Some might argue that the e-commerce industry is old news in the age of the shirts that charge your phone, but those people aren’t looking closely at what consumers are saying about online purchasing experiences. In fact, as we see it, the e-commerce explosion is just beginning. Moreover, what they’re forgetting is that e-commerce actually remains one of the most rapidly-growing sectors worldwide, and that there’s still a massive amount of potential for it grow across a whole new set of industries.Since its inception about 20 years ago, e-commerce revenue and participation has been steadily on the rise, as consumers become more and more inclined towards online shopping and its increased capabilities. It’s easier, faster, and sometimes even less expensive than shopping in-store — what’s anyone got to lose?
And yet, plenty of companies have failed to make the necessary transition into online retail, insisting on keeping merchandise sales in stores or channeling web sales through industry conglomerates.Take clothing brands, for example, many of which still sell exclusively through Bloomingdales or Neiman Marcus rather than erecting their own online sales platforms.Such companies are wasting the opportunity to take over the process and keep the flow of revenue traveling straight into their coffers, and they’ll only fall further behind as their competitors develop attractive and user-friendly web stores and omnichannel experiences.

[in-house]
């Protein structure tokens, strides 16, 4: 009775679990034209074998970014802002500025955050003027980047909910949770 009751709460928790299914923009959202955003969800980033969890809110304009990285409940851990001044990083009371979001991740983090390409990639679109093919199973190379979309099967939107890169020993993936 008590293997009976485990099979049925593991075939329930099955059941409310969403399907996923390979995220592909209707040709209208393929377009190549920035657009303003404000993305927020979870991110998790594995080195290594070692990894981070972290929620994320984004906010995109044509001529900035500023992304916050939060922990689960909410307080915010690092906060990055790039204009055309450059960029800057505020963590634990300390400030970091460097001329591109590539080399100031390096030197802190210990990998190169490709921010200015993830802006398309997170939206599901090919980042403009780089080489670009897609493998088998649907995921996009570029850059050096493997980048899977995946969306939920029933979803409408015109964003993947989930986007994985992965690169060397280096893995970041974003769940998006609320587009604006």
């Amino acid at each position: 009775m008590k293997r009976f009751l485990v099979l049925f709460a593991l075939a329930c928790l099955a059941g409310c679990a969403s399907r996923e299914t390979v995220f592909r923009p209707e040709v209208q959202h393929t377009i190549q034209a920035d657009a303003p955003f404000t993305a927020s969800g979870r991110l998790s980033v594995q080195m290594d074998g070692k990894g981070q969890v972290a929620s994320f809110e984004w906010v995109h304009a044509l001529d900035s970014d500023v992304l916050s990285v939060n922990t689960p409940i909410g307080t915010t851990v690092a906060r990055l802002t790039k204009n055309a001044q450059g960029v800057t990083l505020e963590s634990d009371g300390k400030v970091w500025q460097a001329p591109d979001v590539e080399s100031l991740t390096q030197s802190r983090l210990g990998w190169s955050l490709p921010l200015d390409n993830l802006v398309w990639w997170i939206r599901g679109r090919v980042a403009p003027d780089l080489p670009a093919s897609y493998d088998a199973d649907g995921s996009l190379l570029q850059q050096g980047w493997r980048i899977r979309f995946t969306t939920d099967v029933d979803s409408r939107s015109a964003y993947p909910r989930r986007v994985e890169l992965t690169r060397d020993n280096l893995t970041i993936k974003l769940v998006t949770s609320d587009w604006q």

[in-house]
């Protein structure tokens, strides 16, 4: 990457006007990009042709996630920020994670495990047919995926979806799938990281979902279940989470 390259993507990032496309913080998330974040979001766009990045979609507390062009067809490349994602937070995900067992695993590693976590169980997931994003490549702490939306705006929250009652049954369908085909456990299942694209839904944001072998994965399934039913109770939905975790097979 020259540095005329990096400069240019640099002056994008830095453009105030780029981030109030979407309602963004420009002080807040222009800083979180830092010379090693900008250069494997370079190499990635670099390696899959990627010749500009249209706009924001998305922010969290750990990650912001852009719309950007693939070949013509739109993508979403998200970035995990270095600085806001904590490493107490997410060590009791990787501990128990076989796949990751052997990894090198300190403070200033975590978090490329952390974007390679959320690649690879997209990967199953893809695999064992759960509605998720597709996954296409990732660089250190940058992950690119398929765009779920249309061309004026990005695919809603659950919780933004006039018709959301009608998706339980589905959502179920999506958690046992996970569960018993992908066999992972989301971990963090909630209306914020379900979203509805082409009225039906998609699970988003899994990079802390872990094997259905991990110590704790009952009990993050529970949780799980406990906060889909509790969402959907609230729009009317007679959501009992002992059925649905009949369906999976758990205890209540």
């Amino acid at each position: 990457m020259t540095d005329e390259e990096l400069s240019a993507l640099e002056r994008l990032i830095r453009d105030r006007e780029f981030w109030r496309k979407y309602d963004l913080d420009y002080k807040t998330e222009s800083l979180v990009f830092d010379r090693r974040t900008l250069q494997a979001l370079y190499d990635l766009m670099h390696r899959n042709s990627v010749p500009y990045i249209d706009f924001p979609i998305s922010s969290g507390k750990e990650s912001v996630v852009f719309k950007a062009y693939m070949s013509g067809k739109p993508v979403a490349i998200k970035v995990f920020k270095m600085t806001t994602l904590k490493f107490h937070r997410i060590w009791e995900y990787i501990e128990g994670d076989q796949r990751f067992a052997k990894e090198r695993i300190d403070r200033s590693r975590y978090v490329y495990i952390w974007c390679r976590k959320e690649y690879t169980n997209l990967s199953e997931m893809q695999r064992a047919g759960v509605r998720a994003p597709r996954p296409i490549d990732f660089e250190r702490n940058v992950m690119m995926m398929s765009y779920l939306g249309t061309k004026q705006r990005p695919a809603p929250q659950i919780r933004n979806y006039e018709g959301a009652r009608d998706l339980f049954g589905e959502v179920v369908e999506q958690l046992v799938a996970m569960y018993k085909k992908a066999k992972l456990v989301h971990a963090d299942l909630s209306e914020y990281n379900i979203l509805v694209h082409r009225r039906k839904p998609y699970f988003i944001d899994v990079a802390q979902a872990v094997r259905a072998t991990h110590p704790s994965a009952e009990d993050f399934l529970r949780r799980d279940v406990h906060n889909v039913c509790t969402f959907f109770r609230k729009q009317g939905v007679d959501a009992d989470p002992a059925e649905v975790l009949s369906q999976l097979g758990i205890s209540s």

Although there is, to be sure, a certain (and dare I say contrived) air of exclusivity attached to shops who refuse to sell their goods online, such companies are still tossing away billions in sales revenue.The increasing number of web-influenced offline purchases, too, says a lot about how far web-based retail has to go. I can’t help but wonder: if customers are getting their information about products online, why do they still feel the need to trek to the actual stores to make their purchases?Clearly, this points to a failure on the part of the retailers to develop easy-to-use online marketplaces or even offer the option to shop via mobile.Though some will continue to argue that the e-commerce “boom,” so-to-speak, is over, there’s no arguing that online sales and revenue from retailers across the board are rising and will continue to do so for the foreseeable future.In the meantime, companies that haven’t made the switch to online sales are losing out on some serious cash, and those who have done so still have plenty of room to improve their websites, optimize their online presence, expand to mobile, and keep up with top-selling competitors.The e-commerce race isn’t over — it’s just that some are trailing the pack.